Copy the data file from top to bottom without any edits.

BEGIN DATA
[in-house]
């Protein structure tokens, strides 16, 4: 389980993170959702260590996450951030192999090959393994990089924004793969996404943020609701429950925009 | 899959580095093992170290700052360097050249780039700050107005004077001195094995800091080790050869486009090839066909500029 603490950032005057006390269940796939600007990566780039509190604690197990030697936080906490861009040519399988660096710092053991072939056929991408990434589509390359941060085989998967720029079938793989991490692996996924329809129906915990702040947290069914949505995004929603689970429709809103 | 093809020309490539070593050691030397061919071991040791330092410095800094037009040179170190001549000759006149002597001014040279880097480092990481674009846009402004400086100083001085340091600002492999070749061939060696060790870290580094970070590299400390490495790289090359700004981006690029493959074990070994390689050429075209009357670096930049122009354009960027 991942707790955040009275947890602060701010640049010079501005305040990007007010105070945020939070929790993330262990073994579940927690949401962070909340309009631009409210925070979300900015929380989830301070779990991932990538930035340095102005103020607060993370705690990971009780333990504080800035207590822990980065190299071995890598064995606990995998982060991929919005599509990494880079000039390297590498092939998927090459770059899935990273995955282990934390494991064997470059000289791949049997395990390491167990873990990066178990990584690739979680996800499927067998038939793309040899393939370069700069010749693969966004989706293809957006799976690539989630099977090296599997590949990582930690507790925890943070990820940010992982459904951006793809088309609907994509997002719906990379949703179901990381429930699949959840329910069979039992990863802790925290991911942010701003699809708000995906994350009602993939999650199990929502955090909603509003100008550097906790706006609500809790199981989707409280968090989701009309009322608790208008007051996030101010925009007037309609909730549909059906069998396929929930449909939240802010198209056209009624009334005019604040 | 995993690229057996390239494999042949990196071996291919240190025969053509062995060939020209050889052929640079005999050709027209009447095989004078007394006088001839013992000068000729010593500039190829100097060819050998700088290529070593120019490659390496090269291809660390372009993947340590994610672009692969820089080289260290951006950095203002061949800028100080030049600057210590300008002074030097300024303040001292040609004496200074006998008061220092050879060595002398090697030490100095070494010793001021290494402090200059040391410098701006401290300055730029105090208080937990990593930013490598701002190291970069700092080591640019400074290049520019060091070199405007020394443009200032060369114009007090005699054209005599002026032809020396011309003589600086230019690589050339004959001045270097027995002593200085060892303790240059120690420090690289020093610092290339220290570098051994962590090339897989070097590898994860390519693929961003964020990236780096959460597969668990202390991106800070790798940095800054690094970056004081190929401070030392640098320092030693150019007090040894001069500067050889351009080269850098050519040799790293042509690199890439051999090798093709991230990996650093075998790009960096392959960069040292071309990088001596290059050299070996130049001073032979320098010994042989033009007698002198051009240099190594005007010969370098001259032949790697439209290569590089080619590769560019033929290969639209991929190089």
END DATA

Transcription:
[in-house]
């Protein structure tokens, strides 16, 4: 389980993170959702260590996450951030192999090959393994990089924004793969996404943020609701429950925009 | 899959580095093992170290700052360097050249780039700050107005004077001195094995800091080790050869486009090839066909500029 603490950032005057006390269940796939600007990566780039509190604690197990030697936080906490861009040519399988660096710092053991072939056929991408990434589509390359941060085989998967720029079938793989991490692996996924329809129906915990702040947290069914949505995004929603689970429709809103 | 093809020309490539070593050691030397061919071991040791330092410095800094037009040179170190001549000759006149002597001014040279880097480092990481674009846009402004400086100083001085340091600002492999070749061939060696060790870290580094970070590299400390490495790289090359700004981006690029493959074990070994390689050429075209009357670096930049122009354009960027 991942707790955040009275947890602060701010640049010079501005305040990007007010105070945020939070929790993330262990073994579940927690949401962070909340309009631009409210925070979300900015929380989830301070779990991932990538930035340095102005103020607060993370705690990971009780333990504080800035207590822990980065190299071995890598064995606990995998982060991929919005599509990494880079000039390297590498092939998927090459770059899935990273995955282990934390494991064997470059000289791949049997395990390491167990873990990066178990990584690739979680996800499927067998038939793309040899393939370069700069010749693969966004989706293809957006799976690539989630099977090296599997590949990582930690507790925890943070990820940010992982459904951006793809088309609907994509997002719906990379949703179901990381429930699949959840329910069979039992990863802790925290991911942010701003699809708000995906994350009602993939999650199990929502955090909603509003100008550097906790706006609500809790199981989707409280968090989701009309009322608790208008007051996030101010925009007037309609909730549909059906069998396929929930449909939240802010198209056209009624009334005019604040 | 995993690229057996390239494999042949990196071996291919240190025969053509062995060939020209050889052929640079005999050709027209009447095989004078007394006088001839013992000068000729010593500039190829100097060819050998700088290529070593120019490659390496090269291809660390372009993947340590994610672009692969820089080289260290951006950095203002061949800028100080030049600057210590300008002074030097300024303040001292040609004496200074006998008061220092050879060595002398090697030490100095070494010793001021290494402090200059040391410098701006401290300055730029105090208080937990990593930013490598701002190291970069700092080591640019400074290049520019060091070199405007020394443009200032060369114009007090005699054209005599002026032809020396011309003589600086230019690589050339004959001045270097027995002593200085060892303790240059120690420090690289020093610092290339220290570098051994962590090339897989070097590898994860390519693929961003964020990236780096959460597969668990202390991106800070790798940095800054690094970056004081190929401070030392640098320092030693150019007090040894001069500067050889351009080269850098050519040799790293042509690199890439051999090798093709991230990996650093075998790009960096392959960069040292071309990088001596290059050299070996130049001073032979320098010994042989033009007698002198051009240099190594005007010969370098001259032949790697439209290569590089080619590769560019033929290969639209991929190089």